Will remote training be the new norm of hybrid work habits?
- Remote training is bringing forward new formats on how corporates can onboard new hires and upskill employees
- A survey found 57% of people have participated in remote training
Remote working has often been debated as the “new norm” or “new reality” heading into 2021. While the concept is far from new, with 61% of employees reported to have some form of remote working arrangement before the pandemic, remote working is surely gaining more traction than it has in the pre-pandemic times.
Presently, tech titans like Google and Uber have issued edicts extending work-from-home orders until the summer of 2021. Facebook joined its fellow Silicon Valley members in letting its employees work remotely through July this year. Twitter’s CEO was one of the firsts to declare remote working as a permanent option. Gartner found that close to three in four CFOs plan to shift at least 5% of previously on-site employees to permanently remote positions.
“We know two things for sure: flexible work is here to stay, and the talent landscape has fundamentally shifted. Remote work has created new job opportunities for some, offered more family time, and provided options for whether or when to commute. But there are also challenges ahead. Teams have become more siloed this year and digital exhaustion is a real and unsustainable threat,” reads Microsoft’s 2021 Work Trend Index.
Remote working was clearly a legacy of the pandemic, and now many enterprises are easing into a transition towards hybrid working culture, where some of the time and resources might be spent at the workplace, alongside remote teams or operating in rotation with offsite staff. As such, employee training is likewise incrementally shifting from purely in-person sessions, towards online-based and mixed training formats.
A survey by business services company Clutch revealed that 57% of corporates have participated in remote training in a professional setting. While more than half (61%) find remote training to be effective, they have pointed out the limitations of remote training and in its blog post, Clutch suggested some factors for companies to consider to improve remote training.
One of the factors mentioned is the format of remote training. The US company listed popular remote training format to include “webinars, small-group activities, video tutorials or demonstrations, and hands-on practical training.” Remote corporate training following these formats is deviating from the usual slide show presentations and realistic role-playing exercises.
Some key criteria in selecting remote formats include reliability, cost, and interface of the training modules. Insiders also added accommodating a variety of learning styles is essential to ensure the success of remote training and provide employees the needed resources to truly wield their skills.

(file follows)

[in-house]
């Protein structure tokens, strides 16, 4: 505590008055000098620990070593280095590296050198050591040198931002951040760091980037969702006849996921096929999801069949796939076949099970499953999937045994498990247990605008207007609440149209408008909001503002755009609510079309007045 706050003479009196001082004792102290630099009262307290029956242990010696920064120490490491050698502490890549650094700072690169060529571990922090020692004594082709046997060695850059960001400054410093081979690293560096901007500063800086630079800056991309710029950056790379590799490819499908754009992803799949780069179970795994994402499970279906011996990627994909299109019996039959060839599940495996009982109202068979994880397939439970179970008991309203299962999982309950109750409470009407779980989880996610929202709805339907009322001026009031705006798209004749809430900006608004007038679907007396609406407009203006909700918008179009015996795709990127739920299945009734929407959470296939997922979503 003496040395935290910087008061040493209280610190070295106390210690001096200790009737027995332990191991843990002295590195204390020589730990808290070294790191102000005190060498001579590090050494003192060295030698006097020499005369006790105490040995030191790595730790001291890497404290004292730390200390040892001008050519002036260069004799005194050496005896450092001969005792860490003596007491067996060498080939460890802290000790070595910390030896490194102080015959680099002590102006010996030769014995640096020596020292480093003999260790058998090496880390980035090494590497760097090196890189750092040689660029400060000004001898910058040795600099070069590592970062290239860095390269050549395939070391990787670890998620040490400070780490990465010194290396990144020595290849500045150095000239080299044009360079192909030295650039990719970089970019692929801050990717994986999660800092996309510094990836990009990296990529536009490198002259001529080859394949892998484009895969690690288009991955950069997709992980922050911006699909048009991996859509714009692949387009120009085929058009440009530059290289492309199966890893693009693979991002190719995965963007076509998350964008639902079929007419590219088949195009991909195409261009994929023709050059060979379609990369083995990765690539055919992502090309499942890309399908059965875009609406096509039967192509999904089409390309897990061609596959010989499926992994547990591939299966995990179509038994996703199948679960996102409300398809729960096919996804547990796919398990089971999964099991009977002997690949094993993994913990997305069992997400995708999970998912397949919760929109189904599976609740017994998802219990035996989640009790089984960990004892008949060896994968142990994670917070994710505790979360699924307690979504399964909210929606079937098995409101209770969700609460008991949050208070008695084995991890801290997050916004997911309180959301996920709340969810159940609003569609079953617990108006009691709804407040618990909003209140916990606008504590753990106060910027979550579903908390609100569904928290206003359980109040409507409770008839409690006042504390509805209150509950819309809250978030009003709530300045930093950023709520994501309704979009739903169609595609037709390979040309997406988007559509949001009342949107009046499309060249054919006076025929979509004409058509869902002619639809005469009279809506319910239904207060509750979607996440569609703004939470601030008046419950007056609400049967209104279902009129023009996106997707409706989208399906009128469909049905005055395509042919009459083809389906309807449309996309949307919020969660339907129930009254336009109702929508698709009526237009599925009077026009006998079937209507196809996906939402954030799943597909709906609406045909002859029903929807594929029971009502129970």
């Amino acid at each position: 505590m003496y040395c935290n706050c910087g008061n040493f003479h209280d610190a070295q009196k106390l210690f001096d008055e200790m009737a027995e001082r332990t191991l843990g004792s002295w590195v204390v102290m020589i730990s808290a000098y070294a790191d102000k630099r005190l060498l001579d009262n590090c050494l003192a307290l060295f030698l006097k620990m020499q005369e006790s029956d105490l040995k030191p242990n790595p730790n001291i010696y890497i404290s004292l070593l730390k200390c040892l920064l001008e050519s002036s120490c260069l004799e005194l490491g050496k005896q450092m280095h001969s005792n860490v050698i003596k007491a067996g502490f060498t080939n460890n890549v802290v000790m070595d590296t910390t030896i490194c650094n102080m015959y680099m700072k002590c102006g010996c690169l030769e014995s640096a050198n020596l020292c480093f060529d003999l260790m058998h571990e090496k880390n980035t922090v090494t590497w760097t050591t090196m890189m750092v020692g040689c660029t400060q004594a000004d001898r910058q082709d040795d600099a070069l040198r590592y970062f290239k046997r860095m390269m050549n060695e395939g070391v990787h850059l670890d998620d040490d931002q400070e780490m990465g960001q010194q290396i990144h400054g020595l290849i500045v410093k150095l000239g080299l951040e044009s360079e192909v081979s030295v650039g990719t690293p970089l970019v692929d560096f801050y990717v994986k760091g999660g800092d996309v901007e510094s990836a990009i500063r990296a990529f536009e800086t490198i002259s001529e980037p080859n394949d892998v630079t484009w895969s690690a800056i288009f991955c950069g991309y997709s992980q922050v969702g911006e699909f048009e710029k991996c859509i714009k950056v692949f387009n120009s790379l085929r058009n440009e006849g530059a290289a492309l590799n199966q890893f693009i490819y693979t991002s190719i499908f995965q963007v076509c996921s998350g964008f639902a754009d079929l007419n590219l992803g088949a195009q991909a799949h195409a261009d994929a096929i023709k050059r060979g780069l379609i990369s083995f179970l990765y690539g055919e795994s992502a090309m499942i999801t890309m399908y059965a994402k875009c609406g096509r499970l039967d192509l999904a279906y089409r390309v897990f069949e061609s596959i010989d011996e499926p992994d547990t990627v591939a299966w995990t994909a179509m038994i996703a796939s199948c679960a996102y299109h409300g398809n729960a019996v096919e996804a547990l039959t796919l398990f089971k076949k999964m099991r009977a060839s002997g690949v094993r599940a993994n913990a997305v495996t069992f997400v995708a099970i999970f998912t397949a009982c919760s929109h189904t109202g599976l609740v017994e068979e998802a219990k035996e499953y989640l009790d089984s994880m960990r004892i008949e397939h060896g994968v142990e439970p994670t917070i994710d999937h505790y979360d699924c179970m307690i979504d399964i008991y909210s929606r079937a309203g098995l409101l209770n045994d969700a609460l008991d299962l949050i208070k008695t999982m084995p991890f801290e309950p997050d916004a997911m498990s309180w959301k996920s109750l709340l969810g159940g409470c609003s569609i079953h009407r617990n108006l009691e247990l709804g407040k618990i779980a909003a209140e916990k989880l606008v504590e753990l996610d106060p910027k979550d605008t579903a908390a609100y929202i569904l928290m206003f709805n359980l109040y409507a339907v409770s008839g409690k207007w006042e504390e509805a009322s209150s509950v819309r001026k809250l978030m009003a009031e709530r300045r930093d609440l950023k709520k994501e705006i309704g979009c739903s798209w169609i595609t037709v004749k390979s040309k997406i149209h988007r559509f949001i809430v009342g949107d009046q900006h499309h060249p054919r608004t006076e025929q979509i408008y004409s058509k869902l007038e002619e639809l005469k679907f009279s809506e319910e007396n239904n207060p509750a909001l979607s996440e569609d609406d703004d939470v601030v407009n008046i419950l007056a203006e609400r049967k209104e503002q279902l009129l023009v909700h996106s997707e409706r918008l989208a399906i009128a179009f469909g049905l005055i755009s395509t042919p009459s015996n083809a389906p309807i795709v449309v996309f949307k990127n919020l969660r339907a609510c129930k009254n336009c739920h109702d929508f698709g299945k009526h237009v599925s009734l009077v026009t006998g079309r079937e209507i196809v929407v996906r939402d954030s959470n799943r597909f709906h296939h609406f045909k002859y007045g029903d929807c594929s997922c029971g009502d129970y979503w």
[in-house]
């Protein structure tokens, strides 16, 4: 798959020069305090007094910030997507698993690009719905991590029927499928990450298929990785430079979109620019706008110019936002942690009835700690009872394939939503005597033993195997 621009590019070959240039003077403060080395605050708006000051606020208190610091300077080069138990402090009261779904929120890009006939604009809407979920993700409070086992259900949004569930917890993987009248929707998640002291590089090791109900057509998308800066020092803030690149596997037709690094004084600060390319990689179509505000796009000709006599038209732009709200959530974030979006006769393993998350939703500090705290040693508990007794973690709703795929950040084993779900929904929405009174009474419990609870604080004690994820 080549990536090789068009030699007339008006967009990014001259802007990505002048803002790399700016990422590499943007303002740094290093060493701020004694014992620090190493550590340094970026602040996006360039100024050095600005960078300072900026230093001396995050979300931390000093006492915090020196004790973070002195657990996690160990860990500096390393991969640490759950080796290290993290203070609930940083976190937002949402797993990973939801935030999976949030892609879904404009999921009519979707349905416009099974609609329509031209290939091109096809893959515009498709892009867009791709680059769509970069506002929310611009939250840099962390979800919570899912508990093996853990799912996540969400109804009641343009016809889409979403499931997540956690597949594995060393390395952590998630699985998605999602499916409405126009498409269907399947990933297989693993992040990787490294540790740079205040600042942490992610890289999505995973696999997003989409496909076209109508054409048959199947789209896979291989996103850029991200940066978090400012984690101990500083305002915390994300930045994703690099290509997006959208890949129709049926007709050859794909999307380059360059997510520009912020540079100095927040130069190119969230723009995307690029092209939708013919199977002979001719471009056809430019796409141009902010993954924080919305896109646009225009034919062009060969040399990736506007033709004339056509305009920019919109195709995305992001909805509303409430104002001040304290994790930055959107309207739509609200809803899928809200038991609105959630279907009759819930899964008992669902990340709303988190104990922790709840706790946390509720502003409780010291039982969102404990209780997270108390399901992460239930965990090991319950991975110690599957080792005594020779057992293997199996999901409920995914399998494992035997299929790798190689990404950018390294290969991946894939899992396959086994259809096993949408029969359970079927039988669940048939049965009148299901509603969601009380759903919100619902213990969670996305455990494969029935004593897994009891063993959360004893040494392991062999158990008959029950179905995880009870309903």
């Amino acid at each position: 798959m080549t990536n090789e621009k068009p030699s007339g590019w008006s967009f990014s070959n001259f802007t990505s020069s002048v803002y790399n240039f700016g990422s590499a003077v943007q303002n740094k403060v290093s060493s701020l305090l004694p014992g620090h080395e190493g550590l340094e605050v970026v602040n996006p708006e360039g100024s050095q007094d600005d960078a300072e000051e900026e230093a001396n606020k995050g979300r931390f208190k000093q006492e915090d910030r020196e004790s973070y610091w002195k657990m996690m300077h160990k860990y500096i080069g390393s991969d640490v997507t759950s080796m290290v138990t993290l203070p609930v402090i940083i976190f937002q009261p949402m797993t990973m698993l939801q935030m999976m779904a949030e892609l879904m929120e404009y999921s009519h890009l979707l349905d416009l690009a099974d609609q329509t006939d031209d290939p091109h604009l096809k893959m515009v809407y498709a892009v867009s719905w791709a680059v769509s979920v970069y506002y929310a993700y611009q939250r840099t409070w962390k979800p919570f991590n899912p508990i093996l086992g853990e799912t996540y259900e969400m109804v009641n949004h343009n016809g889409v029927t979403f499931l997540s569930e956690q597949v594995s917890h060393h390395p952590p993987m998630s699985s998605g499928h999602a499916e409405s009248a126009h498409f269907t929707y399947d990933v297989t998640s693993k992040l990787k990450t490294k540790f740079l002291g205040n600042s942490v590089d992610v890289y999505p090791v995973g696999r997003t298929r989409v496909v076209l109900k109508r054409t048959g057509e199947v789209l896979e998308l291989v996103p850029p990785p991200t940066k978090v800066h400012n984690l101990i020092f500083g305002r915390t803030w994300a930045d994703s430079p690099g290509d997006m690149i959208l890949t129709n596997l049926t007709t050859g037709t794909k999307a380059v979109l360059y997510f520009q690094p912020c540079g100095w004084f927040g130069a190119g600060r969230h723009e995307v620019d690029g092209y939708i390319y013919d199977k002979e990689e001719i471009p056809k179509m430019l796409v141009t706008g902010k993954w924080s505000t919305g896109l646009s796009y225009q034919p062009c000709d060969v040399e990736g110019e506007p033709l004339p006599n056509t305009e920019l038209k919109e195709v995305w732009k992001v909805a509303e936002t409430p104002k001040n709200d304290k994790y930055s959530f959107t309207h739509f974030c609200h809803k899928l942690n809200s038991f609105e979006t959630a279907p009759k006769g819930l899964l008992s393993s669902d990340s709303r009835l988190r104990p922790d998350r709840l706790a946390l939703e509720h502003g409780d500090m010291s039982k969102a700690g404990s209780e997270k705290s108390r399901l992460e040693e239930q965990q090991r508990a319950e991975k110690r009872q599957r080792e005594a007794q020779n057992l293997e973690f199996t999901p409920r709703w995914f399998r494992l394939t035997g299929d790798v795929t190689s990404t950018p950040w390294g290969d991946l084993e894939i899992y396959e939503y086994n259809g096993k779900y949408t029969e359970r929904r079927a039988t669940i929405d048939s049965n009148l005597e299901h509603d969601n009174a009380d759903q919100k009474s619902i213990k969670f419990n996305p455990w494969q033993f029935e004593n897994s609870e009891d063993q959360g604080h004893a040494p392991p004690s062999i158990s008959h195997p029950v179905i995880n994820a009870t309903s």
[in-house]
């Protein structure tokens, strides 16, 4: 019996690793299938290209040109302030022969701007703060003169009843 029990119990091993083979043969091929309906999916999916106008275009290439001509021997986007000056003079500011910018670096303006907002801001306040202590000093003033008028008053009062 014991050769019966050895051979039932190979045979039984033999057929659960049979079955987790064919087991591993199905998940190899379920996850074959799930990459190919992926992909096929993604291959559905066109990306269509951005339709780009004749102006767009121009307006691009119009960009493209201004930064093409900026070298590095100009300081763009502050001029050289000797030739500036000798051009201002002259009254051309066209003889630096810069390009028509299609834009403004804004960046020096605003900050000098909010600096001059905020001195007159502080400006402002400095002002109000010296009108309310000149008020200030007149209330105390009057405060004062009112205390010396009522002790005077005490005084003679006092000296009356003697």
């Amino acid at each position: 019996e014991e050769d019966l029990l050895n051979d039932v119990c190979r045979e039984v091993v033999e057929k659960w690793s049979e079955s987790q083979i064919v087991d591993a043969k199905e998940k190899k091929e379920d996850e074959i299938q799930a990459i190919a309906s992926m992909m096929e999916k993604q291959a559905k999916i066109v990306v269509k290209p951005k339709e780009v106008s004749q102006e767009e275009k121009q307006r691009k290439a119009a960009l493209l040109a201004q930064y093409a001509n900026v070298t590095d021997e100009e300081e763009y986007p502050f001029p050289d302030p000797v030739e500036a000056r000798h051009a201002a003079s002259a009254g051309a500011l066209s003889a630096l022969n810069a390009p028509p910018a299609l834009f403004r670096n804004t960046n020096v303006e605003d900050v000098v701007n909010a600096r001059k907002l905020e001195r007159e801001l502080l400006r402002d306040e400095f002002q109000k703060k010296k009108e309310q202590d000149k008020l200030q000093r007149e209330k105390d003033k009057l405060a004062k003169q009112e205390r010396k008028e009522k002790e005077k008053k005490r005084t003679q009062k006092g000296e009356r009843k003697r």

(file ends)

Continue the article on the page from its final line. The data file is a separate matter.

Besides selecting an optimal way to deliver remote training, companies need to ensure employees are equipped with the right remote training tools to truly benefit from the sessions.
The overhaul of shifting to work from home saw millions of employees grappling to set up home offices and digital infrastructure; thus, companies selecting reliable and well-designed remote tools for new hires or existing employees to navigate during training will make a huge difference. Employees using familiar software won’t need to relearn or adapt to new tools in addition to the new training they are receiving.
Delivering remote training in the right environment with the right tools will help employees grasp learning material and content better. Clutch also highlighted the importance of choosing the relevant remote training topics that meet employee’s needs. Organizations are suggested to select the content that is “new,” “applicable,” and “teachable in a remote environment.”
Additionally, companies can explore and determine the types of corporate training topics by sifting through popular online platforms such as Coursera, LinkedIn Learning, and Udemy to identify on-demand courses. companies can also carry out a survey to understand employee’s needs or seek professional corporate trainers for advice.
There are many factors to consider for corporate remote training. From the employer’s perspective, allocating a budget and selecting the most suitable content format, topics, tools is crucial.
Meanwhile, employees on the receiving end of remote training would need to learn to navigate through remote training tools. The new norm of remote corporate training will see companies identifying the most suited content and form of delivery that not only resonates with the current landscape of on-demand skills but also with employee needs.